The Blog

A Defeat Made in Washington

Why the James Buckley scenario didn't quite pan out.

11:00 PM, Nov 3, 2009 • By KENNETH Y. TOMLINSON
Widget tooltip
Single Page Print Larger Text Smaller Text Alerts

On Election Day, veteran conservative leader David Keene was regaling friends with the story of how the Nixon White House manipulated a split in liberal opinion to help elect James Buckley to the U.S. Senate from New York.

Left-wing support for liberal Republican Charles Goodell was shifting to Democrat Richard Ottinger when Vice President Spiro Agnew was trotted out to attack Goodell as the "Christine Jorgensen [the notorious sex-change figure of the time] of the Republican party." Aghast at the Agnew ridicule of one of their own, Goodell's liberal supporters rallied to him, and Buckley was able to win the three-way race with 39 percent of the vote.

Little did Keene's friends realize that he was explaining why Conservative party nominee Doug Hoffman was about to lose his race for the New York 23rd district House seat.

On the Saturday before the election, Hoffman enjoyed a clear lead over liberal Republican Assemblywoman Dede Scozzafava and Democrat Bill Owens--despite the infusion of massive amounts of official Republican and Democrat funds on behalf of the leading party candidates.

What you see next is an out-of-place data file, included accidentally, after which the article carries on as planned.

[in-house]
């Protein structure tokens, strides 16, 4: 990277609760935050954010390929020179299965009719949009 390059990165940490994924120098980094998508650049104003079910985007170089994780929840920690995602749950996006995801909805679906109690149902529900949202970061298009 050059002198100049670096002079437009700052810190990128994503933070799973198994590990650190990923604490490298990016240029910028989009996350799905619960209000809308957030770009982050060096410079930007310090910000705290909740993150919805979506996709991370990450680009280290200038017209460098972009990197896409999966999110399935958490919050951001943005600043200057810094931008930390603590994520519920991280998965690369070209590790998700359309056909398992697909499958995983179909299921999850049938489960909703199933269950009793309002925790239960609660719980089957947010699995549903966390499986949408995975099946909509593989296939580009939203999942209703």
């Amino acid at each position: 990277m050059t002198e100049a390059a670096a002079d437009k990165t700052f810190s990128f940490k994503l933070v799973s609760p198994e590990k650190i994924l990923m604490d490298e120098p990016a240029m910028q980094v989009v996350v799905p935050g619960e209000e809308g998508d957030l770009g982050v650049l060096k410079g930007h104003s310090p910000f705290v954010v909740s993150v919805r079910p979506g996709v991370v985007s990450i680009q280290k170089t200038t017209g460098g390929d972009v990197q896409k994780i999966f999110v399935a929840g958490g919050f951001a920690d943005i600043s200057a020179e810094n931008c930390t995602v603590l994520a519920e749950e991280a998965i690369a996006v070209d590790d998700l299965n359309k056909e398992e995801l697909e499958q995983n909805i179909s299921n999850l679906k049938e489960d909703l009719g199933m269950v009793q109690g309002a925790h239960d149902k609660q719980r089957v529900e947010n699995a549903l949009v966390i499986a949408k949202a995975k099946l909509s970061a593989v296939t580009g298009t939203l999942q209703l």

The National Republican Congressional Campaign Committee alone had spent close to $900,000 on Scozzafava's behalf as clueless House GOP leaders clung to her candidacy. Even after the Club for Growth and conservative media figures had turned the Hoffman campaign into a national crusade, Newt Gingrich weighed in for Scozzafava, in an exercise that will damage if not end his Republican presidential nomination hopes.

Meanwhile, Democrats, with cash on hand from a massive fundraiser by President Obama himself, had spent even more on Owens.

When Scozzafava dropped out of the race on Saturday, most believed Hoffman could still hold his lead. Hoffman may have campaigned like the certified public accountant he is, but his obviously sincere belief that Washington needed to be changed had turned him into a folk hero. Then Sunday, Scozzafava, her official Republican money spent, let it be known she was supporting Owens. Big time.

Her allies at the Watertown Daily Times swung into gear for Owens. So too did Scozzafava's union-organizer husband. As one conservative pro explained, when it comes to the political ground game, unions still can out-rush anti-abortion activists.

(This was the same union-organizer husband who had called the cops on THE WEEKLY STANDARD's John McCormack, when he dared ask Assemblywoman Scozzafava her opinion of federal funding of abortion by Obamacare.)

In Scozzafava's home county of St. Lawrence, Owens crushed Hoffman. In traditionally Republican Jefferson County (Watertown), Owens edged Hoffman. In the end, the candidate financed by official Republican Washington made sure the Democrat would win the race.

In unofficial results, Owens won 49 percent of the vote, beating Hoffman by four percent. Scozzafava, whose name remained on the ballot, won six percent.

Despite huge GOP victories in southern New York, there would be no Jim Buckley-like victory in the North Country. Unlike in 1970, Republicans in Washington made sure of that.

Kenneth Tomlinson is a former editor in chief of Reader's Digest.